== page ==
One Day in August: the untold story behind Canada's tragedy at Dieppe by David O'Keefe

"Magnificent and engrossing, One Day in August reveals in full for the first time the “Ultra Secret” story behind one of WW2’s most controversial mysteries—and one of Canada’s most sorrowful moments. In a narrative as powerful and moving as it is authoritative, David O’Keefe rewrites history, connecting Canada’s tragedy at Dieppe with an extraordinary and colourful cast of characters—from the young Commander Ian Fleming, later to become the creator of the James Bond novels, and his team of crack commandos to the code-breaking scientists of Bletchley Park (the closely guarded heart of Britain’s wartime Intelligence and code-breaking work) to those responsible for the planning and conduct of the Dieppe Raid—Admiral John Godfrey, Lord Louis Mountbatten, British Prime Minister Winston Churchill and others." publisher

The Last Asylum: a memoir of madness in our times by Barbara Taylor

"In July 1988, Canadian-born historian Barbara Taylor was admitted to Friern Hospital, a once-notorious asylum for the insane. Her journey there began when, overwhelmed by anxiety as she completed her doctoral studies in London, England, she found relief by dosing herself with alcohol and tranquillizers. She then embarked on what would turn out to be a decades-long psychoanalysis. The analysis dredged up acutely painful memories of an unhappy and confusing childhood back in Saskatoon. As Taylor struggled to cope with these, she would twice be re-admitted to Friern. She took refuge in day-care institutions and a psychiatric hostel, all the while continuing her therapy, which eventually put her on the road to recovery. This searingly honest, beautifully written memoir is the narrative of the author’s madness years, set inside the wider story of our treatment of psychiatric illness: from the great age of asylums to the current era of community care, ‘Big Pharma’, and quick fixes." publisher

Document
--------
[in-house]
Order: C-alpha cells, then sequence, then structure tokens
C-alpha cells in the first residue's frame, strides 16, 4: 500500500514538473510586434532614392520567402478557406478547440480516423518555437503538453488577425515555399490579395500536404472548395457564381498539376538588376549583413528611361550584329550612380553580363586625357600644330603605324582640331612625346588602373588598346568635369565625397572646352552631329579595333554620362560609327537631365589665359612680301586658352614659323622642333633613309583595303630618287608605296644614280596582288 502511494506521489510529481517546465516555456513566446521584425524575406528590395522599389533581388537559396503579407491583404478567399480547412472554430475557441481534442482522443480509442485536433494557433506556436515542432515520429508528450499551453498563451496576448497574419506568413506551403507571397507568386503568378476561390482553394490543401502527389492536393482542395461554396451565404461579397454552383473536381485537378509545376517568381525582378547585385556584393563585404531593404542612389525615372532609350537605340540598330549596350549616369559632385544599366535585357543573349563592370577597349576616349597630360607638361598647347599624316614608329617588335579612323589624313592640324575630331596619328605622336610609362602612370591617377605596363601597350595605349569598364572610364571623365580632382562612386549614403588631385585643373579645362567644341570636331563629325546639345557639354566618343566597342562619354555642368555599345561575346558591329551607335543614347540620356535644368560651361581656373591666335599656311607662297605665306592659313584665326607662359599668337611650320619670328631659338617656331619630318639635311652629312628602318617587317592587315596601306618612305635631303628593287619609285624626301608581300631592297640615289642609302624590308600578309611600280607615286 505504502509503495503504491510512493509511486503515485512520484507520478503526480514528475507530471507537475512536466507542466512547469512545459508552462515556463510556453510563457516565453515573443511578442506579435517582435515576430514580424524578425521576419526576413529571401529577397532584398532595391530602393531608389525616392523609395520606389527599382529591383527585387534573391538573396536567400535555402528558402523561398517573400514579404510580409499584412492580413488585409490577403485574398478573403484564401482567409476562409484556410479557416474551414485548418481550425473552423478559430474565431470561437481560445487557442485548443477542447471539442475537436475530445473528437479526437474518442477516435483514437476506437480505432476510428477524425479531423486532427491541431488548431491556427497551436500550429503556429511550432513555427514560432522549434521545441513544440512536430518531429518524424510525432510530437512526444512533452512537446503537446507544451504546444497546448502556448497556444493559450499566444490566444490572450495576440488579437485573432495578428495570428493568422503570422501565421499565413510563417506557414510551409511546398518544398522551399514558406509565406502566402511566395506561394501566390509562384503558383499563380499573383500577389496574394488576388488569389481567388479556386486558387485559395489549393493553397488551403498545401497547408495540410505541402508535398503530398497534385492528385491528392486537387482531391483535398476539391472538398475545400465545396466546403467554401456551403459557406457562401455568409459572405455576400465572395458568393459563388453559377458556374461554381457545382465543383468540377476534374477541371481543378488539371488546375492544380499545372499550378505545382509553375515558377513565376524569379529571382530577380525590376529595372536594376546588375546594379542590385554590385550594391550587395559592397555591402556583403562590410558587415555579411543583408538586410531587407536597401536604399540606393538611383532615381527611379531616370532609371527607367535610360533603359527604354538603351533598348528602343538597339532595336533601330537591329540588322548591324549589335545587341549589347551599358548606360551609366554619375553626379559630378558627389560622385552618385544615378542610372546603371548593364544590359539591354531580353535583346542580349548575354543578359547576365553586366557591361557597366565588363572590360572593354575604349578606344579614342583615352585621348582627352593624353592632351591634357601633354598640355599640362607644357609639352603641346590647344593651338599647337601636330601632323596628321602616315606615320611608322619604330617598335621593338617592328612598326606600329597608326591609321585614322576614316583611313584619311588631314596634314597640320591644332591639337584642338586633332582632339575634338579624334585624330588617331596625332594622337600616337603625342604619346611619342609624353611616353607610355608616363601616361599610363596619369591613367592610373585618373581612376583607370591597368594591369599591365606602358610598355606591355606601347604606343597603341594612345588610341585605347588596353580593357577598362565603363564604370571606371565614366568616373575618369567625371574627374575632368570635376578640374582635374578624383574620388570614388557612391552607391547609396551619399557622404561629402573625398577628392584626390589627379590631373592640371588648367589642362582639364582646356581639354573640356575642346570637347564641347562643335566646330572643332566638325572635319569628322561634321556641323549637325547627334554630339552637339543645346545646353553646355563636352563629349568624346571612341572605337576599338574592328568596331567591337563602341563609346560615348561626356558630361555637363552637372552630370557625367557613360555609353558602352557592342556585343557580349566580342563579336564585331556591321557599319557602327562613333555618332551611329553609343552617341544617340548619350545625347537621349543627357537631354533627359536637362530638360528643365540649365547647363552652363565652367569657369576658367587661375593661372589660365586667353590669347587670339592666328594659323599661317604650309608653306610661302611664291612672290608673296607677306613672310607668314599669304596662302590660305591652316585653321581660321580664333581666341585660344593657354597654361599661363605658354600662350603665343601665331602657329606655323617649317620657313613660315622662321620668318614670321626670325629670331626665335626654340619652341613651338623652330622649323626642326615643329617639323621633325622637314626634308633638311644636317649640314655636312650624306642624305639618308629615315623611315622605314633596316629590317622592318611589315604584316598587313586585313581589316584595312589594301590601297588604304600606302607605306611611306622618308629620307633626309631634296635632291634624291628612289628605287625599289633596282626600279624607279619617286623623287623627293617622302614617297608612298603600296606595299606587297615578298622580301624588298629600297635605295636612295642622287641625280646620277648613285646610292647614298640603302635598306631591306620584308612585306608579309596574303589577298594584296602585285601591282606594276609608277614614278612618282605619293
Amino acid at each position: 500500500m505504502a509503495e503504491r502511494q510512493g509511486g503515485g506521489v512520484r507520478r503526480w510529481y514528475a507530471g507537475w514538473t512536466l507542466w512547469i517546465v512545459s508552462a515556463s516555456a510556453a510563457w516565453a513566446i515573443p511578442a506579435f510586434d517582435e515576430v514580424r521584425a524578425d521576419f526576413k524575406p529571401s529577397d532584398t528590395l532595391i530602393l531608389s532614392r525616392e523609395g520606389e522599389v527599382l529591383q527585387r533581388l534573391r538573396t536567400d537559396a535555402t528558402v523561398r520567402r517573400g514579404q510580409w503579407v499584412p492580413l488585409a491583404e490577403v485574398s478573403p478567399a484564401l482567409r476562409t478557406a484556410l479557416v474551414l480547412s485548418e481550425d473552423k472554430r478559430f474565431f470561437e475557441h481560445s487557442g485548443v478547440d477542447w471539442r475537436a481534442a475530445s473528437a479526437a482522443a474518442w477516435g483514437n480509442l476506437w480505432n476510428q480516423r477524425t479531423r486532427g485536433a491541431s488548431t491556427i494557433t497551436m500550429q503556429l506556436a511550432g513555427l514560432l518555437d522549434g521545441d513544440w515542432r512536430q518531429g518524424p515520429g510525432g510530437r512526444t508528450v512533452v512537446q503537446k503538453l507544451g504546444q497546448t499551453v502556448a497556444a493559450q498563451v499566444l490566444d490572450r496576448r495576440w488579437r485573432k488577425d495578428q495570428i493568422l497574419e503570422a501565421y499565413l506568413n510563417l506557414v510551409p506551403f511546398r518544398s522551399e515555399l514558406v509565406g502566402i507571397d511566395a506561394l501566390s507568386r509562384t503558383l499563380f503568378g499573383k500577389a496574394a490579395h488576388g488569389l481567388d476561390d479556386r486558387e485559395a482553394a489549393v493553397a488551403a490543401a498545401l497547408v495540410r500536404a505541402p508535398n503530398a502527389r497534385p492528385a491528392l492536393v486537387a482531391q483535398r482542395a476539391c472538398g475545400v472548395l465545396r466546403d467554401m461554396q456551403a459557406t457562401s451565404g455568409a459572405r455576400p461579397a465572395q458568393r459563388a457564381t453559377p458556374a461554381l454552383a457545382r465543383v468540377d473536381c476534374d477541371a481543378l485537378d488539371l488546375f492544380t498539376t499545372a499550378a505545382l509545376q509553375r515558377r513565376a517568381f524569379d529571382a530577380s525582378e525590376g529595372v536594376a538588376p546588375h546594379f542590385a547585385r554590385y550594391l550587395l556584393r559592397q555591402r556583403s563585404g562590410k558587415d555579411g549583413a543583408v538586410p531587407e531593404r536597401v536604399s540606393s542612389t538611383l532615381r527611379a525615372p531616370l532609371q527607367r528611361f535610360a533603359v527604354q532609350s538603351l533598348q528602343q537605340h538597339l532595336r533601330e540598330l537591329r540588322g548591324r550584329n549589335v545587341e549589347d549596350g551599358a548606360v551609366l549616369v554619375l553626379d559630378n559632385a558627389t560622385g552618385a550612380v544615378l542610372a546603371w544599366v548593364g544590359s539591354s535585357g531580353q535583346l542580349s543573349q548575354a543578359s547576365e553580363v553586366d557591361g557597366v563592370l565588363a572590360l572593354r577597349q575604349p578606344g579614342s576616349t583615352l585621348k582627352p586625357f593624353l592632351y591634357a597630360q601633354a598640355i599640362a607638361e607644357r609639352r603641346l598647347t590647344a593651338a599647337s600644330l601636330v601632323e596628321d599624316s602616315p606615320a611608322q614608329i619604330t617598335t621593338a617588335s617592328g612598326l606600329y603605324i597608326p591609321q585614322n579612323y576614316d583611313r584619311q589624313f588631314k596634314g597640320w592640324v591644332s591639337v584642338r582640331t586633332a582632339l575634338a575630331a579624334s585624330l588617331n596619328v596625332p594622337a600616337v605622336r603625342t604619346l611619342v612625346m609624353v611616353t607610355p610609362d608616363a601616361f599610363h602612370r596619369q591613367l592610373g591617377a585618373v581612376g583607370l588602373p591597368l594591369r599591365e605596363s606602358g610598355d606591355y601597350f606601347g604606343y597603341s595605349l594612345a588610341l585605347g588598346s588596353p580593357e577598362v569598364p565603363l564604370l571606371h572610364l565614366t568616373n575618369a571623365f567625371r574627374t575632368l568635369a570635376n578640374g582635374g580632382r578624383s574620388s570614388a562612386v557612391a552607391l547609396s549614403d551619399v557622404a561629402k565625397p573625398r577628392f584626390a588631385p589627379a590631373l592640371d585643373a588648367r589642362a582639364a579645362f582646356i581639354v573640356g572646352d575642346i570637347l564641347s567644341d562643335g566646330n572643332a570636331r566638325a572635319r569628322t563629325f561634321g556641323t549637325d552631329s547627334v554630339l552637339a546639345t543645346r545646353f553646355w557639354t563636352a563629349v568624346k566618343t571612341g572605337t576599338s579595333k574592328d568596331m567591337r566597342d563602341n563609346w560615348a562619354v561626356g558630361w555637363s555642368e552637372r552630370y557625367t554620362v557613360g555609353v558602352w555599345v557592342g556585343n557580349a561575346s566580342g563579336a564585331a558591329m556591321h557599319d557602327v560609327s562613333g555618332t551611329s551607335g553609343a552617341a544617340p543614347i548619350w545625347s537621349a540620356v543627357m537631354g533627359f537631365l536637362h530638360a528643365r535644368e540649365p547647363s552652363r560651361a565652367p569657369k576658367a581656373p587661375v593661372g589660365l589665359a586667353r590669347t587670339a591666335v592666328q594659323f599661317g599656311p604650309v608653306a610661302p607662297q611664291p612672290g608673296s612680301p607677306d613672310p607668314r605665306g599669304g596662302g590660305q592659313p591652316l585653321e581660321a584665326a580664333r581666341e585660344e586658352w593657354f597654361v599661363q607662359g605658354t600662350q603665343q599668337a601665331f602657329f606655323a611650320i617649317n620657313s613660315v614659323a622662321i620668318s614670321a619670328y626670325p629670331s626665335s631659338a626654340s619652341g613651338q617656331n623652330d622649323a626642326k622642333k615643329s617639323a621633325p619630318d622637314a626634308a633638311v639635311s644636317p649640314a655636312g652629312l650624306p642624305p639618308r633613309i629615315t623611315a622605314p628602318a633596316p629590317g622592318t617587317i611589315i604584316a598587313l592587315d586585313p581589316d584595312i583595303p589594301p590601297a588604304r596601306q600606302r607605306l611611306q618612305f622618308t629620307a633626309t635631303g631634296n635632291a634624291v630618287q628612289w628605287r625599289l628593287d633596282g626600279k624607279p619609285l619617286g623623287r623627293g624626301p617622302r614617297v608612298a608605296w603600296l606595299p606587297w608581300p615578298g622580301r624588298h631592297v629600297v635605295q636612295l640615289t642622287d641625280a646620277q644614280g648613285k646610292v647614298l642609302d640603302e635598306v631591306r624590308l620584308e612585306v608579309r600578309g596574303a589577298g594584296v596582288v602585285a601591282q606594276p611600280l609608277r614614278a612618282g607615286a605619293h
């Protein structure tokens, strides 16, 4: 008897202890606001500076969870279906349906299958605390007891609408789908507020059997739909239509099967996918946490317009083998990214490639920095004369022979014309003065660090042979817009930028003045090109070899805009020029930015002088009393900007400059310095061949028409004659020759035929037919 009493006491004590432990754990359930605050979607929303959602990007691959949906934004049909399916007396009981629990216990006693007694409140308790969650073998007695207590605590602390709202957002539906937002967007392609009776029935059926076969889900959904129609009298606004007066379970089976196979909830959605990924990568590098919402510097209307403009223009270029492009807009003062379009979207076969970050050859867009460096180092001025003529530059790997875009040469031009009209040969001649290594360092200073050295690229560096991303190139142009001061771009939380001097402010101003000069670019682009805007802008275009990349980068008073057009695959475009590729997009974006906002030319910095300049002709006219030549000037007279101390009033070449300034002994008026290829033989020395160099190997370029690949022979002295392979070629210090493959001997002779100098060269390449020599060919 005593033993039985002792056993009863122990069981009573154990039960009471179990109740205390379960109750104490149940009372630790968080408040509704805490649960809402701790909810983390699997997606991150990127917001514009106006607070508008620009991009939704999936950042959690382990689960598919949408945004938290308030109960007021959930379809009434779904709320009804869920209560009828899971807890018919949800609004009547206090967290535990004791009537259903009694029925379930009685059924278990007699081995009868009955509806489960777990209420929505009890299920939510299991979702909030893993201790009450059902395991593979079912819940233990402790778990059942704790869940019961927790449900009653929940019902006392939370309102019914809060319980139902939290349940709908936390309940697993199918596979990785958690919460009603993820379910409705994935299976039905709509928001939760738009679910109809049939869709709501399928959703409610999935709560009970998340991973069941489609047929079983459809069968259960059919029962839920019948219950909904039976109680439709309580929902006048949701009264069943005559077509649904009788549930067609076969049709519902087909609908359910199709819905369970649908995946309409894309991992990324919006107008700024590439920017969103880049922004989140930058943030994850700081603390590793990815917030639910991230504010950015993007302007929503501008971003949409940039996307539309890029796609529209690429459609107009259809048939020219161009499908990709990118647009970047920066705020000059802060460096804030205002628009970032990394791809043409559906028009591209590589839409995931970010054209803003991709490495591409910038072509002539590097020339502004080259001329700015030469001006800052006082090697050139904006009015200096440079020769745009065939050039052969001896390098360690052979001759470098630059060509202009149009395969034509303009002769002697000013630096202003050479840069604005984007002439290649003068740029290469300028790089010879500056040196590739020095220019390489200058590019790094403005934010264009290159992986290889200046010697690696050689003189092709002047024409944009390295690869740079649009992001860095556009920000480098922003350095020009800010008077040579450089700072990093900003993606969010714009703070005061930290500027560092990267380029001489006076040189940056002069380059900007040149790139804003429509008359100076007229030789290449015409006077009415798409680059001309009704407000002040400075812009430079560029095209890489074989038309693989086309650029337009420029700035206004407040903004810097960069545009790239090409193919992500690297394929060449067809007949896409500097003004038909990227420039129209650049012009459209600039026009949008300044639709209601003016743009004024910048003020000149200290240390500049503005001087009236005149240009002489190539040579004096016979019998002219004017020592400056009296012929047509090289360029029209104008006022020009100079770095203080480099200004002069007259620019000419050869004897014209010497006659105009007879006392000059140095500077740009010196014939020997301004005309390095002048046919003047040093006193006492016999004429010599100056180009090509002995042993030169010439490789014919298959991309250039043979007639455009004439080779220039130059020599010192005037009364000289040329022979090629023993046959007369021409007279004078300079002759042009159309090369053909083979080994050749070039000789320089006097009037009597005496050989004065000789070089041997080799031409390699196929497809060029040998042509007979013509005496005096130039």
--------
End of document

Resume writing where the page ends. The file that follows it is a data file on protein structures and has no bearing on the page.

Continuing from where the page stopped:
And Home was Kariakoo: a memoir of East Africa by M.G. Vassanji

"From M.G. Vassanji, two-time Giller Prize winner and a GG winner for nonfiction, comes a poignant love letter to his birthplace and homeland, East Africa--a powerful and surprising portrait that only an insider could write. Part travelogue, part memoir, and part history-rarely-told, here is a powerful and timely portrait of a constantly evolving land. From a description of Zanzibar and its evolution to a visit to a slave-market town at Lake Tanganyika; from an encounter with a witchdoctor in an old coastal village to memories of his own childhood in the streets of Dar es Salaam and the suburbs of Nairobi, Vassanji combines brilliant prose, thoughtful and candid observation, and a lifetime of revisiting and reassessing the continent that molded him--and, as we discover when we follow the journeys that became this book, shapes him still." publisher

Boundless: tracing land and dream in a Northwest Passage by Kathleen Winter

"The long-awaited follow up to Annabel and Kathleen Winter's first work of narrative nonfiction. In 2010, bestselling author Kathleen Winter took a journey across the storied Northwest Passage, among marine scientists, historians, archaeologists, anthropologists, and curious passengers. From Greenland to Baffin Island and all along the passage, Winter bears witness to the new math of the melting North -- where polar bears mate with grizzlies, creating a new hybrid species; where the earth is on the cusp of yielding so much buried treasure that five nations stand poised to claim sovereignty of the land; and where the local Inuit population struggles to navigate the tension between taking part in the new global economy and defending their traditional way of life." publisher

The winner will be announced on March 2.

Tuesday, January 27, 2015

Cultural connections